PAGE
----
heartbreak by microaggression

New Column! Remember when I posted my first post about what the intention of my blog was? Of course, you don’t. Well, sort of it was supposed to be like a journal. If I had a journal which I don’t because that’s for weenies. I have a diary. I would document all the little shitty things people say and do throughout the day that is racist. I don’t respond to those ill-conceived remarks because who likes an inflammatory pants, amiright? Enter heartbreak hotel- population: microaggressions. I document all the little racist bullshit people love to hear themselves say. And that’s helpful because?

Today, we visited Coupeville. Sleepy little neighboring town on Whidbey Island. We went there for Japanese fabrics. We are my mom and her mom, my grandmom. What a nice place! You remember the endearing late 90’s film, Practical Magic, of course. It was filmed in Coupeville. Partly.

Anyway, for some naive reason I was expecting to enter a cute little shop with an old Japanese lady behind the counter. I was gonna try to be close to my mom and look as Japanese as possible so she would maybe think I was mixed and not some random white shopper. If I mentioned something about Japan or visiting there then my okasan or obaachan might chime in about me being part Japanese and their son/grandson. Then the obviously Japanese shopkeeper would be like, oh you’re Japanese! How cool! Me and you are alike! That would be validating. You’re mixed and not obviously not white right? So you get it. Little pathetic but a little white supremacy too.

Turns out, much to my shouldn’t be surprised, that the old lady is in fact a white lady. A. white. Lady. No biggie. Does that even count as a microaggression? Not really when compared to like someone telling me I’m not a real Japanese because I don’t like seafood. But then I got to thinking about it. And before I go any further let me clarify I didn’t clarify any of this with the old lady. She could’ve been part Japanese just like me. Just kidding, no she couldn’t. So I was thinking she makes her livelihood of the selling arts and customs (not to be confused with costumes) of Japanese people. That’s weird. Maybe she like donates a percentage to the Nuclear disaster repair. Lots of people are still struggling through that right? Maybe she grew up fetishizing Japanese culture because she’s like 65 years old and when she was young all the Oriental images she saw were so exotic and frightening and beautiful? Wow bro take it easy she’s just an old lady selling Japanese fabrics, which your Japanese grandmom totally was happy to buy.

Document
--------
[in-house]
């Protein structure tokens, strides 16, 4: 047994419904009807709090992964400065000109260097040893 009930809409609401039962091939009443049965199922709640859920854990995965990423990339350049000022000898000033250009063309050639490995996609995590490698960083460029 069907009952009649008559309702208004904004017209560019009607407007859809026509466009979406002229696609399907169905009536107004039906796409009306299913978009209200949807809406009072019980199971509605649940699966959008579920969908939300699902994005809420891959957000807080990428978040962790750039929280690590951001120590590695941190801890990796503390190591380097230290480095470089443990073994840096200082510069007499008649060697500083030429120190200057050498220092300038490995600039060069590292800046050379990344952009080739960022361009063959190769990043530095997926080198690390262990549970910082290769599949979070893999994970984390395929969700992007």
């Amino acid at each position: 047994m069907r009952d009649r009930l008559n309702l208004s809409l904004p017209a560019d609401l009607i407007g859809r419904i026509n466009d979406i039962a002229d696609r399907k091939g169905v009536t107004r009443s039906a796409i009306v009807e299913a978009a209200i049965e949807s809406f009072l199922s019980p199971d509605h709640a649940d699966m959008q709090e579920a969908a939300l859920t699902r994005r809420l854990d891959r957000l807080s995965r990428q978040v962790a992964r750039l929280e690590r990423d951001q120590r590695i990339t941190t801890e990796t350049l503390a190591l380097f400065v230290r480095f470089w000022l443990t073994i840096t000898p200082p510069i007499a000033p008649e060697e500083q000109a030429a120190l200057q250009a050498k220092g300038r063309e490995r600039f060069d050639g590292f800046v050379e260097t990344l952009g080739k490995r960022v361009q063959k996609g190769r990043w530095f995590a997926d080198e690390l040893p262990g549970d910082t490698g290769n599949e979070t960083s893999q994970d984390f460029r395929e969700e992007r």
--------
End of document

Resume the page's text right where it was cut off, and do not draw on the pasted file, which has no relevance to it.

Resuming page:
So we leave and go to the thrift store. At the thrift store, there’s dumb old crap from dumb old times. What happened during dumb old times? All the plates and cups and records were adorned with hella racist images of black people and Egyptians and Orientals. Basically a National Geographic design team swept through a ceramic factory. In this thrift shop is an old man. He is loud. He is white. I’d put him around 70. He talks to anyone. He tells my mom, “at least you smiled”. Gross. He talks some more. I try to maneuver us away. Of course that doesn’t stop him. “My friend was is WWII, stationed in the Phillipines, he was up there to get away from the Japanese…” Shit, let’s get out of here, now.

On the way out I did find hangers for 10 for $1!

Following Ferguson: Asian Americans Can Choose ‘Invisibility, Complicity, or Resistance’

 http://colorlines.com/archives/2014/08/following_ferguson_where_do_asian_americans_belong.html

 

Communities of color have unique experiences that should not be equated with one another. People of color in the U.S. all live amidst white supremacy, but not everyone lives as targets of anti-blackness. Jung argues that Asian Americans have three options: “invisibility, complicity, or resistance.”

Nina McConigley’s Book ‘Cowboys and East Indians’ Wins PEN Award

There’s a lot of great references to websites and authors and ideas in this article.

Like this – #WeNeedDiverseBooks

this – “I love Rajesh Parameswaran’s book I am the Executioner, Blu’s Hanging by Lois-Ann Yamanaka blew me away the first time I read it. Have you read Tarfia Faizullah’s poetry? Her book Seam is a damn revelation. And Akhil Sharma, Chitra Divakaruni, Vikram Chandra, and Jhumpa Lahiri have all been important to me.”

and this – “She is a very strong personality, and in some ways, I think I am very different than her. She is sort of fearless when it comes to walking into a room, when it comes to being secure in her identity. Maybe that’s because she grew up seeing a reflection of herself?

Holy shit, imagine the possibilities of not living in wscp!

http://www.nbcnews.com/news/asian-america/nina-mcconigleys-book-cowboys-east-indians-wins-pen-award-n182446